That isn‘t a difficult question! Jesus had been flogged and abused by the Romans in a procedure designed to weaken the victim, prior to crucifixion. It wasn‘t unusual for victims to die of the flogging before they could be crucified. I have read that blood loss from the flogging could be as much as 1 1/2 litres -- more than a quarter of the blood in an adult body. It wasn‘t only the flogging. Jesus had also been terribly beaten and abused by the soldiers who placed that crown of thorns on His head. Although not specifically mentioned in the Gospels, Isaiah prophesied that handfuls of His beard would be torn from His face. (Isaiah 50:6) This would have caused terrible injuries to His face. According to Isaiah, it was all so vicious that "His appearance was marred beyond human semblance". (Isaiah 52:14 RSV) There can be little doubt that the result of all this vicious torture would have been severe Haemorrhagic Shock. (which would explain why He was too weak to carry the cross) It isn‘t surprising at all, that six hours on the cross was more than enough to cause His death. (especially as he wasn‘t fighting to stay alive) Most victims of crucifixion died of exhaustion and suffocation. Hanging from the nails in their wrists caused constriction on their chest which made it impossible to breathe. To get a breath they had to stand up briefly, relieving the pressure on their chest, but putting agonising weight on the wounds in their feet. Then they would slump down again to temporarily shift the pain back from their feet to their wrists. This terrible cycle of torture was repeated over and over, until they simply grew so weak that they couldn‘t lift themselves any more to snatch another breath. If the executioners thought the victims had suffered enough, and were feeling "merciful" they broke the victim‘s legs to prevent them "standing" to breathe, thus precipitating a quick death.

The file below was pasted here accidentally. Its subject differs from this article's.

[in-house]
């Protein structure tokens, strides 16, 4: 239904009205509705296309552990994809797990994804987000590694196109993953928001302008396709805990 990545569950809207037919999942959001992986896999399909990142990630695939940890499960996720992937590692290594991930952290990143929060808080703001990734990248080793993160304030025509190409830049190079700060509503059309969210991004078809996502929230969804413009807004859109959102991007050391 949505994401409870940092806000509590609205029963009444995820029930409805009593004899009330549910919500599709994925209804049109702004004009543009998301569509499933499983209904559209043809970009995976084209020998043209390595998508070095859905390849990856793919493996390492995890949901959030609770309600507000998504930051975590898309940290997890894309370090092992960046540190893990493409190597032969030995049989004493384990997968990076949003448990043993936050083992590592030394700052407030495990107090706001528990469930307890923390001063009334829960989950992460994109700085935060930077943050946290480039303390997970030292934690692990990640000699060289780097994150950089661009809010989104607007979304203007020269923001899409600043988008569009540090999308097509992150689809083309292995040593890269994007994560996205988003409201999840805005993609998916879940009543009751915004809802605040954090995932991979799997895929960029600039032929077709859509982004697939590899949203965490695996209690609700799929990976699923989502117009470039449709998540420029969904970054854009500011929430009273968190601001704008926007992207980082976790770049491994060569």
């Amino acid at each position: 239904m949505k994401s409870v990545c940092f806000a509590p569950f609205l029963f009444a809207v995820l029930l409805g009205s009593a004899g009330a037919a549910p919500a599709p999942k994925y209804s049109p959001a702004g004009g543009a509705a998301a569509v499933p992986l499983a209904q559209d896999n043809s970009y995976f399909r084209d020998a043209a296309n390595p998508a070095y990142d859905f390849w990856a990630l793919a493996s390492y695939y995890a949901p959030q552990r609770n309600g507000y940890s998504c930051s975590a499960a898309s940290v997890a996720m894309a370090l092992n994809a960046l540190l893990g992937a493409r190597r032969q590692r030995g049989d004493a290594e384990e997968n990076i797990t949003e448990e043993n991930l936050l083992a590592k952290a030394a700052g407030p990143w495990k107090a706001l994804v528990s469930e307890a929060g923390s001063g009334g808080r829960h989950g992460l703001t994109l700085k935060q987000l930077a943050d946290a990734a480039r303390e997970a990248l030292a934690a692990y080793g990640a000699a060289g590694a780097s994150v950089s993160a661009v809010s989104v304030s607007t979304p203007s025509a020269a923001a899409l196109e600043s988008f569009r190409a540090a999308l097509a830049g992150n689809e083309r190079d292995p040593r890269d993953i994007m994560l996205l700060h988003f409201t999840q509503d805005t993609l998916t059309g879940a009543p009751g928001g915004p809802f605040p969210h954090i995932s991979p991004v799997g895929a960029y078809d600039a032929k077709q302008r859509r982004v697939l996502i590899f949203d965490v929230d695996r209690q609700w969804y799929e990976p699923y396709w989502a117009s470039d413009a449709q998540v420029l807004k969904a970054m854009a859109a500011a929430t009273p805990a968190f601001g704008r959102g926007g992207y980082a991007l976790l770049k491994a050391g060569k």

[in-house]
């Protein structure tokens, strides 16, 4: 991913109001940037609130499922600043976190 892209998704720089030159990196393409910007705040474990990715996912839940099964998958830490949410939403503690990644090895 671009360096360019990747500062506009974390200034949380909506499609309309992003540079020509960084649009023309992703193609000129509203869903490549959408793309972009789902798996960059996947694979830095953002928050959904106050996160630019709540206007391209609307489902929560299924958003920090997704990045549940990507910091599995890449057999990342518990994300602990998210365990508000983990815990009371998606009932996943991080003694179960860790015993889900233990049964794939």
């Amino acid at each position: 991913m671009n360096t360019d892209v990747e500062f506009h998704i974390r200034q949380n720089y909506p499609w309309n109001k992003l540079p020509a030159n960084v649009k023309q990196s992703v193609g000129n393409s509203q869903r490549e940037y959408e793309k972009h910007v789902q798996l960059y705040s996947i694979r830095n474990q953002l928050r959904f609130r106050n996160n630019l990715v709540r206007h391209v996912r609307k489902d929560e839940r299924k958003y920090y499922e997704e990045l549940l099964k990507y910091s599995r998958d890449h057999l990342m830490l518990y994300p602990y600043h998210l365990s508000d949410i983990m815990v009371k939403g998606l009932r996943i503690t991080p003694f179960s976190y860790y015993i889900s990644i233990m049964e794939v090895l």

In the case of Jesus, it seems clear that after six hours, He had exhausted His reserves beyond the point of no return, and died. We don‘t really need to know the precise medical diagnosis. However much we feel inclined to speculate, it simply isn‘t recorded in the Bible.